that ruled over Udaipur, in Rajasthan, which claimed to go back at least to the eighth century, and in doing so vied with the Japanese royal family as the world’s oldest hereditary monarchy. 4 Proud the princes may have been, but their impressive lineages did not protect them from falling under British control during the course of the nineteenth century. Thereafter and through to independence in 1947, the princes functioned under British suzerainty, and being under indirect British rule meant that they could not engage in foreign relations or other external matters

in Monarchies and decolonisation in Asia
Open Access (free)
Mandy Merck

– action adventure, costume drama, the ‘biopic’ and melodrama – with which it is portrayed in fiction film? How do these understandings shift with the international production and consumption of such fictions? What connections are drawn between royal celebrity and movie stardom? How is the deference with which the British royal family has historically been portrayed in its national media affected by the greater informality of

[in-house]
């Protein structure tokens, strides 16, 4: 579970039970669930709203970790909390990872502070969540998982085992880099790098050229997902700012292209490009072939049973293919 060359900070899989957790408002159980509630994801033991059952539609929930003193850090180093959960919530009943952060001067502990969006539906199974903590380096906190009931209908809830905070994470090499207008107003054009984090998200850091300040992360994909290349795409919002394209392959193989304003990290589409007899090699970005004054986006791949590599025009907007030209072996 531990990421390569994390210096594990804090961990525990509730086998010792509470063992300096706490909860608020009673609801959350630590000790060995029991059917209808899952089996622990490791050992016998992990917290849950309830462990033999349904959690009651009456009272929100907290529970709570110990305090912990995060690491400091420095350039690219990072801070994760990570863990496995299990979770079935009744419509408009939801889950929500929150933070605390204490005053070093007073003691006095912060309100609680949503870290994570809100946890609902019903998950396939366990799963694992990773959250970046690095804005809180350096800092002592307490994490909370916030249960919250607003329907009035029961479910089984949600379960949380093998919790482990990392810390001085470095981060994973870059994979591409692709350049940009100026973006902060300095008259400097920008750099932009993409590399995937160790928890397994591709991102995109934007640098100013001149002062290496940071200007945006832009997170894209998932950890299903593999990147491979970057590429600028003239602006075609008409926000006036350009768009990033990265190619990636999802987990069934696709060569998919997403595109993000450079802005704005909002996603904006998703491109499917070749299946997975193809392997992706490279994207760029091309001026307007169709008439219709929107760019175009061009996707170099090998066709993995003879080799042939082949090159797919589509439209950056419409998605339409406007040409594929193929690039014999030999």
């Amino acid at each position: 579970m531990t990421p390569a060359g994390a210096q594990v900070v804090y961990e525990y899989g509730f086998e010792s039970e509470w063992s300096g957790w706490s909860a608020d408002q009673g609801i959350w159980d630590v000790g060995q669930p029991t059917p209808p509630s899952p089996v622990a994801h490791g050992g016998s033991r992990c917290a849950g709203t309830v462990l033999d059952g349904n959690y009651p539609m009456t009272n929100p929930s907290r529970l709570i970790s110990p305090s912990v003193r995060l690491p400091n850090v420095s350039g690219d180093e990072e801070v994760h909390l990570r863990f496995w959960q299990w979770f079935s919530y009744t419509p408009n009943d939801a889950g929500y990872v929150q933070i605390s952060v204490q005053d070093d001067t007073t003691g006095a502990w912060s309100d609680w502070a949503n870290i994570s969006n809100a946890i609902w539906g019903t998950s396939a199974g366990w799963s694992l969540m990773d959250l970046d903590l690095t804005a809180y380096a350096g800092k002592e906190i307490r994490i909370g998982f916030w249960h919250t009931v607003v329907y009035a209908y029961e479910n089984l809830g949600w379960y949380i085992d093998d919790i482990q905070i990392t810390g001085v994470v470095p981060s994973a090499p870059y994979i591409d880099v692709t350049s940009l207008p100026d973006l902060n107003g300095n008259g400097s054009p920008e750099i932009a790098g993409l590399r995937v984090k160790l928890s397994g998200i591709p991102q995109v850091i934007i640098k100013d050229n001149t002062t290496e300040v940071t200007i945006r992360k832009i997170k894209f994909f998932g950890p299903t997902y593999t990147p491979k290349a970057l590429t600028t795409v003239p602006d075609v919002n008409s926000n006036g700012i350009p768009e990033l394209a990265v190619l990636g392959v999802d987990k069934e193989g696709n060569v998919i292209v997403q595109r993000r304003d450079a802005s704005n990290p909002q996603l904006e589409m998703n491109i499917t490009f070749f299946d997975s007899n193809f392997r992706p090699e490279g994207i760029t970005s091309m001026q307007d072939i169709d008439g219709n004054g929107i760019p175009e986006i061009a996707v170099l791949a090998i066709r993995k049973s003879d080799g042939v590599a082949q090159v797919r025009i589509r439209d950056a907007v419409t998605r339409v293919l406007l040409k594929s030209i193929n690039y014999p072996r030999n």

in The British monarchy on screen
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Race, postcolonialism and diversity capital
Laura Clancy

On 19 May 2018, Prince Harry married Meghan Markle, a bi-racial (her mother is African American, her father white American), divorced, self-identified feminist American actor with a working-class background. Unlike Kate Middleton before her, who is publicly known only through her royal role, Meghan entered the royal family with an already-established media persona. She played the lawyer Rachel Zane in the American cable TV drama Suits between 2011 and 2018, and had small roles in Hollywood films Get Him to the Greek and Remember Me

in Running the Family Firm
Steve Poole

the king’s ‘two bodies’ at one and the same time. By clarifying amendments passed in 1796 and 1817, it became explicitly treasonable to compass or imagine any harm to any member of the Royal Family, and implicitly treasonable to publicly advocate republicanism or any other political ideas that might result in the death of the king. In theory, the prosecution had to demonstrate the accused’s intention, but it was always arguable that, since any sane man should have considered the 46 MONARCHY AND THE POLICING OF INSANITY 47 consequences of his actions, whether